That night, she had a nightmare about a trapped child crying alone in a dark tunnel. The following session we discussed the dream. As Christine talked about her nightmare she became tearful, she was tapping into a childhood memory of being left alone in her room, in the dark, essentially vulnerable and unsafe. The dream had triggered a painful memory of childhood sexual abuse.

Christine was shocked by this revelation, because she felt she had resolved the sexual abuse years ago. I explained that she may have addressed the sexual abuse earlier, but the untreatable pelvic pain was proof that her trauma wasn’t resolved. We discussed how her body had been holding onto the pain of her abuse because she was unable to express anger towards her abuser. Christine realized that the chronic pain was indicating that it was time to express that anger and release her feelings. She no longer had to hold onto the anger and store it within her body!

After this session, Christine was able to give herself permission to feel angry, and her whole body seemed lighter. I continue to work with Christine on expressing her emotions in a healthy way, but it has not been an easy process. However, the more she honestly expresses herself, the more her physical symptoms decrease. This has been an ongoing journey and I feel grateful to be able to assist her along the way.

Listen to your body. Never ignore physical pain. Understand that some forms of chronic pain are rooted in emotional trauma that can be illustrated, given a voice and healed!

If you, or anyone you know has ever been abused or traumatized, please seek professional help immediately.

Thank you for being here.

Karen Stabley, Art Therapy (ATR)

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Doodle For Your Noodle!

Ten Reasons Doodling is Good for You

 Doodling 3

1.   Exploration.  The same region of our brain that lights up while we innovate and improvise, also activates while we doodle. Doodling is another way to express our creativity.

2.   Concentration.  Doodling improves our ability to focus and concentrate. Students who doodle in their notebooks often retain more information, because they are utilizing both hemispheres of their brains.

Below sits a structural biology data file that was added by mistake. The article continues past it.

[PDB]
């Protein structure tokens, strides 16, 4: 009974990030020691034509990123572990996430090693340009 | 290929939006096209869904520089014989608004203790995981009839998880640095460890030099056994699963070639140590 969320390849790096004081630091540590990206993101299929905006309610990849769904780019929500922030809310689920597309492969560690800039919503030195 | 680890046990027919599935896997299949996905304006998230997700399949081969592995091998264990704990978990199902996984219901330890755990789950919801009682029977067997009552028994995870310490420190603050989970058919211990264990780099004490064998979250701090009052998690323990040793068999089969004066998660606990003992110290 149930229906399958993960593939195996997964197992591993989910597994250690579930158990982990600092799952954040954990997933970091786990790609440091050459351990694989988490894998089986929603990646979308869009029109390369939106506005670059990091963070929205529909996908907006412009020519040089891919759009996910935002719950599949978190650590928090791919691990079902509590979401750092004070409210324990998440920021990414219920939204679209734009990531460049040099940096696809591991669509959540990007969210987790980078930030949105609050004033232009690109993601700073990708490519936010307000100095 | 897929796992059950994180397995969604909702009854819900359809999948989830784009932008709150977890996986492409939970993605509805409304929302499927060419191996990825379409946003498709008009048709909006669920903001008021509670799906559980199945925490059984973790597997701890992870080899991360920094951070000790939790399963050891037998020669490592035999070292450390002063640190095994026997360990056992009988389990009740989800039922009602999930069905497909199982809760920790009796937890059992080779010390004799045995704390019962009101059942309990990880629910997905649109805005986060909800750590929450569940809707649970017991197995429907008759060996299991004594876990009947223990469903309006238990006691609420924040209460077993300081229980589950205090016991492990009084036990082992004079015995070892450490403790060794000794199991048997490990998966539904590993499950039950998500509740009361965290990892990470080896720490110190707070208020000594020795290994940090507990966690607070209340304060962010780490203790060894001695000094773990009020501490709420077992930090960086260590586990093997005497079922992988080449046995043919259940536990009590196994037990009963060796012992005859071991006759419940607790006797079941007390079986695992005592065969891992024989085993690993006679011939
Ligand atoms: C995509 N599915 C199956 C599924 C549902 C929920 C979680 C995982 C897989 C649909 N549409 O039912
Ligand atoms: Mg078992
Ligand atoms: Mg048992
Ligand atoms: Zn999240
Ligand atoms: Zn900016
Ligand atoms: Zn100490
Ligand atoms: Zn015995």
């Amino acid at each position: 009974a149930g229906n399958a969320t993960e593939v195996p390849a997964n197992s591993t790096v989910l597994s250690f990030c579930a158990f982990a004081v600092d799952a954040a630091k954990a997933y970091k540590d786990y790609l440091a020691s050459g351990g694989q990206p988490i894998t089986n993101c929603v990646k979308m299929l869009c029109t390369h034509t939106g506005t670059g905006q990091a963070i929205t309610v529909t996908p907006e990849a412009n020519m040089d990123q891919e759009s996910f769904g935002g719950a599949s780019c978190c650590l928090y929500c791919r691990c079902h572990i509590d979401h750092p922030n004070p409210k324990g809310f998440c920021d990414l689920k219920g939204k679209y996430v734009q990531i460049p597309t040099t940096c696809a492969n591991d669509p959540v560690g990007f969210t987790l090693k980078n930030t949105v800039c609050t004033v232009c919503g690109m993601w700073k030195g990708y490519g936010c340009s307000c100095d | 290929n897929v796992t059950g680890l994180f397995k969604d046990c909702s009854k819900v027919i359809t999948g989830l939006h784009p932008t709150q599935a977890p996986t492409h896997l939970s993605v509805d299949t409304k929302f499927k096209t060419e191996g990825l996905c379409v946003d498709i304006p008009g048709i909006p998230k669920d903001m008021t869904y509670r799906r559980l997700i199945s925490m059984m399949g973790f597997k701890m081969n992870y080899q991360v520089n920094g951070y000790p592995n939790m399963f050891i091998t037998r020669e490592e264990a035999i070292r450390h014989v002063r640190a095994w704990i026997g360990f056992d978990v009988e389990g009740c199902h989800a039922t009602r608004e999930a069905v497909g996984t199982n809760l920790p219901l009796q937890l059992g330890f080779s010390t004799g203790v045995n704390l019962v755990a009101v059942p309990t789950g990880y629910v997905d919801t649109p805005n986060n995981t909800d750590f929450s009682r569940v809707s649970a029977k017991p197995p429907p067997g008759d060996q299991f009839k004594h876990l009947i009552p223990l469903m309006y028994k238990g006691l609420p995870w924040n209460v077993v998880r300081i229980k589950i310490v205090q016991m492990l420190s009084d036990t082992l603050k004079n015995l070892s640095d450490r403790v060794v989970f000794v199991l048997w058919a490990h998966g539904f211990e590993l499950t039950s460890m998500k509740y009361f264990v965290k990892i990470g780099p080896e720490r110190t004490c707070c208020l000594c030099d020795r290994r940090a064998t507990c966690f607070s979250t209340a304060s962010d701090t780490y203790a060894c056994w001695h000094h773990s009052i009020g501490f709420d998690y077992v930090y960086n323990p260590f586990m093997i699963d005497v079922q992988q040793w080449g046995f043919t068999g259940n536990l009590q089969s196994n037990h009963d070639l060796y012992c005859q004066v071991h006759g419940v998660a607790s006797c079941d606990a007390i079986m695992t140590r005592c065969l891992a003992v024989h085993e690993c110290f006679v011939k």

3.   MemoryDoodlers retain more information. This should be encouraged from childhood to adulthood, because it creates a higher memory capacity.

4.   Problem Solving.  Doodling is associative and not linear. It allows you to visualize a problem and create solutions based on a wider perspective, rather than on a narrow train of thought.

5.   Mental Time Out.  Putting pen to paper in a random way limits the focus and allows more space in the brain. This aspect of doodling relaxes the mind and creates a mental time-out – which is refreshing in a world of hyper stimulation.


6.   Seeing the Big PictureDoodlers tend to be more skilled at seeing the big picture. This seems to be true for a corporate strategist as well as a parent planning dinner.

7.   Multi-taskingThe ability to multi-task is enhanced by stimulating multiple regions of the brain at the same time. It rewires the brain and creates new pathways that are trained to operate simultaneously.

8.   Thinking Outside the BoxDoodling naturally helps us break out of our habitual thought patterns. It enables our ability to recognize and react to subtle nuances in life.

9.   ImaginationA person who doodles is not limited by what they have seen before. The doodle may start out recognizable, but will become unbounded, as it evolves on the page.

10.   Doodling is Fun!  Doodlers doodle because it is fun and satisfying. Random lines and patterns that emerge from a central source have a natural beauty. Doodling can produce a moment of happiness and pleasure.

What are you waiting for? Start doodling, today!

Doodling 2